I have been using OpenGL for about 4 years until now, it is really a very good library. But I heard a lot about DirectX and many of my students began to learn it, so I decided to do a research about it to know why they need something other than OpenGL?
In my research I read a lot of articles comparing DirectX with OpenGL, but many of them were old, also I didn’t find any article that can tell me everything I want to know. So I created this post to be an exhaustive, up-to-date comparison between OpenGL and DirectX.
I will compare current version of OpenGL which is OpenGL 3.1 with current version of DirectX (or Direct3D if we want to be more exact) which is DirectX 10.
1. Historical View
OpenGL was designed to be a cross platform 2D and 3D Graphics Library, so it doesn’t handle audio or input/output devices but it has many extensions that is made especially to handle this devices. It was developed by Silicon Graphics Incorporated in 1992.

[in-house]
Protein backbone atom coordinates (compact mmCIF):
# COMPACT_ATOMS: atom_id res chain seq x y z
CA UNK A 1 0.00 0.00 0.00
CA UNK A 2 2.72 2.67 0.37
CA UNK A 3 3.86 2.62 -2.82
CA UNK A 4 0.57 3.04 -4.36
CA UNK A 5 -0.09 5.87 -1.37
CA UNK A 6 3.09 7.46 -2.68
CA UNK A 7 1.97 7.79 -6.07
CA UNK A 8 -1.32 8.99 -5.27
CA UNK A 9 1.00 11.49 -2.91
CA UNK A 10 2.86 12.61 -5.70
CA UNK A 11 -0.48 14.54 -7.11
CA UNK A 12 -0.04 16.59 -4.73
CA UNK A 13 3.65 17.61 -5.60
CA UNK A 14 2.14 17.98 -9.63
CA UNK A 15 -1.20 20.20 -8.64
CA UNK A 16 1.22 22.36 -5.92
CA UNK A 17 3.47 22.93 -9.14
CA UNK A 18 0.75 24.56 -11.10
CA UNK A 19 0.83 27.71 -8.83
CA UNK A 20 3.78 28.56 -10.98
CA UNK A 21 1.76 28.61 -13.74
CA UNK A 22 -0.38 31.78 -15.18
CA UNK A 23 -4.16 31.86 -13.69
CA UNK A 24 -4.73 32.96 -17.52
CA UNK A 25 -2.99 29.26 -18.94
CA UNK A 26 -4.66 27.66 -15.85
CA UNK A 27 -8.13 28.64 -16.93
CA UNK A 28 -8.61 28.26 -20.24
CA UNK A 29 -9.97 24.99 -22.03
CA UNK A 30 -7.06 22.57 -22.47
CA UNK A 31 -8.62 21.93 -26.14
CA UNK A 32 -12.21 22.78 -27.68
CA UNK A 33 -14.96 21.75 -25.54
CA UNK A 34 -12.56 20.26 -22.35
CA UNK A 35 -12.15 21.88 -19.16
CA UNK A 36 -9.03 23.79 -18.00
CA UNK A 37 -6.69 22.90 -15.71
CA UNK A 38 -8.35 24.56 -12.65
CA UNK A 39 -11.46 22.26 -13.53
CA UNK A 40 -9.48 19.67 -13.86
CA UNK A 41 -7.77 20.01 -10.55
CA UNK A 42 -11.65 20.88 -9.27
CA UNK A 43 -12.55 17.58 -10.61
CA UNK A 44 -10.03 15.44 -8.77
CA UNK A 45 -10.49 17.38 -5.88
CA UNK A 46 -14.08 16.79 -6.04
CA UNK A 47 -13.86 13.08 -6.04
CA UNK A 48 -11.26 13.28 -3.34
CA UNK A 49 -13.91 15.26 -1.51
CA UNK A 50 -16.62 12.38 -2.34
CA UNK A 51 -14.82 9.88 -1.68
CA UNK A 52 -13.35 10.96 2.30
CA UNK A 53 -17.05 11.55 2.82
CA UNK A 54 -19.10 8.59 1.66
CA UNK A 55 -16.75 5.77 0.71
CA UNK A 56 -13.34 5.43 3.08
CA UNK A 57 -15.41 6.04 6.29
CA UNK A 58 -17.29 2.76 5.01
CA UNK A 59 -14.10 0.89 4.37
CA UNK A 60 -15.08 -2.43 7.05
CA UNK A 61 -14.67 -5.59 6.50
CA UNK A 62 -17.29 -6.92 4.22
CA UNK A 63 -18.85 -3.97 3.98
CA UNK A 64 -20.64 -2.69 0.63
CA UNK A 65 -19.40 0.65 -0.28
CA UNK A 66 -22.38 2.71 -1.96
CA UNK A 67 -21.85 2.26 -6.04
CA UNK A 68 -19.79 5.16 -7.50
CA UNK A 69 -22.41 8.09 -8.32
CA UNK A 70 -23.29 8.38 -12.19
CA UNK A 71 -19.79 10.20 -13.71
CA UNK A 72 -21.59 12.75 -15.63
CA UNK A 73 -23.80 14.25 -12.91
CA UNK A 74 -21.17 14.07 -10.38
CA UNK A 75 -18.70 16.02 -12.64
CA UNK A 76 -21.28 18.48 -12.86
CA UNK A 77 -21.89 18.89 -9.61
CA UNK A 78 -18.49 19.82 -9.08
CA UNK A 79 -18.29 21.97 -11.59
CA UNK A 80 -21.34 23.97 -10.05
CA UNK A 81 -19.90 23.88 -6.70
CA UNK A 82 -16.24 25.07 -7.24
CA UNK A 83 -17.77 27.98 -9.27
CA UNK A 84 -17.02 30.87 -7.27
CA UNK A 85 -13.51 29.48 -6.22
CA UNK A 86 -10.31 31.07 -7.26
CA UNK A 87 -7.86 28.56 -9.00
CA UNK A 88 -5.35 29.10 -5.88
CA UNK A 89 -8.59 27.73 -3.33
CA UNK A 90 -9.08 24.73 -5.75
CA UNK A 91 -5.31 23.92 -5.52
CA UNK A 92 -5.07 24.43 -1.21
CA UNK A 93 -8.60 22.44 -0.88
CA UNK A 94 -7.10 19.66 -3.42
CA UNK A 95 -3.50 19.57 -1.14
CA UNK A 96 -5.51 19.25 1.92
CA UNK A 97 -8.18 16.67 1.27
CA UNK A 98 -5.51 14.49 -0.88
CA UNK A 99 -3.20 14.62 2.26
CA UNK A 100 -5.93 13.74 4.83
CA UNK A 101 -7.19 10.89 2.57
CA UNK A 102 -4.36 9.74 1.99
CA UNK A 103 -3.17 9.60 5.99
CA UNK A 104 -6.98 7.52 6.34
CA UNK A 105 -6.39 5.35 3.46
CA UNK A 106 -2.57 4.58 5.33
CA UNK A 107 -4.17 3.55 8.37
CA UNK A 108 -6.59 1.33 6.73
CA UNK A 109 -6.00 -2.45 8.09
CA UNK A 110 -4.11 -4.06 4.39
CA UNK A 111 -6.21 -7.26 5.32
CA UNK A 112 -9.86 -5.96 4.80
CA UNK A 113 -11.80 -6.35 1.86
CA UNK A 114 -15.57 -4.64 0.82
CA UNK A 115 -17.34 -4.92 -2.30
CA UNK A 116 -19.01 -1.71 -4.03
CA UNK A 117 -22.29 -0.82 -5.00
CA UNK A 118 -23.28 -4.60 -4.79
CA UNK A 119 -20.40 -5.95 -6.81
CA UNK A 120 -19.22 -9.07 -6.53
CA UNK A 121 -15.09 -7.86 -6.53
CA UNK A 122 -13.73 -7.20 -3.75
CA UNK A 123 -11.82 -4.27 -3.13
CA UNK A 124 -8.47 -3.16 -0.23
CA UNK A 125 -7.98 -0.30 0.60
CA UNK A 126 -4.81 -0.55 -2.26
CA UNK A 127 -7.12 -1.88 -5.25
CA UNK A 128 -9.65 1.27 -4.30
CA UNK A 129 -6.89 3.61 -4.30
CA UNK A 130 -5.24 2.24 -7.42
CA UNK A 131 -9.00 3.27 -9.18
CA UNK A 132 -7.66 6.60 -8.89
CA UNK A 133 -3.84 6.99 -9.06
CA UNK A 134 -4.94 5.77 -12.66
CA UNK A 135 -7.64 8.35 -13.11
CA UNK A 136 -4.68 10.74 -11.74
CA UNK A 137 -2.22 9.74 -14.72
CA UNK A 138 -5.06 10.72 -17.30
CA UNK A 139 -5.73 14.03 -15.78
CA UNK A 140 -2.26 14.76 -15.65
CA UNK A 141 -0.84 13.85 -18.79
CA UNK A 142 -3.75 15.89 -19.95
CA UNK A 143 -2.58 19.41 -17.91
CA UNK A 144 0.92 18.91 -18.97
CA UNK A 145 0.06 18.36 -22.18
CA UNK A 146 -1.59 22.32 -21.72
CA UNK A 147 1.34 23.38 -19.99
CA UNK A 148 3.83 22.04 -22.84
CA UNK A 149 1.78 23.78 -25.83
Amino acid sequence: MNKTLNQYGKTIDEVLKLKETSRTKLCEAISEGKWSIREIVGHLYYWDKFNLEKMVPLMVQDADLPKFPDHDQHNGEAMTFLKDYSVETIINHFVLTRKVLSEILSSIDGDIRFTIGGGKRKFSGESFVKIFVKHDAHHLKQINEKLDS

OpenGL is no more than 250 commands which can create, manage and render any complicated scene in many fields like CAD, Virtual Reality, flight simulation and video games.
It is considered a state machine for controlling primitive objects in a scene, so usually programs written in OpenGL are small and efficient.
It was developed by Microsoft in 1995 to be an OpenGL competitive. It is a kind of API handles multimedia and specializes in games field.
It is made of a components like Direct3D (3D graphics library included DirectDraw for 2D draw), DirectMusic and DirectSound.
Nowadays there is not any product that can do all these things that DirectX can do, even though we can find an alternative for every single component.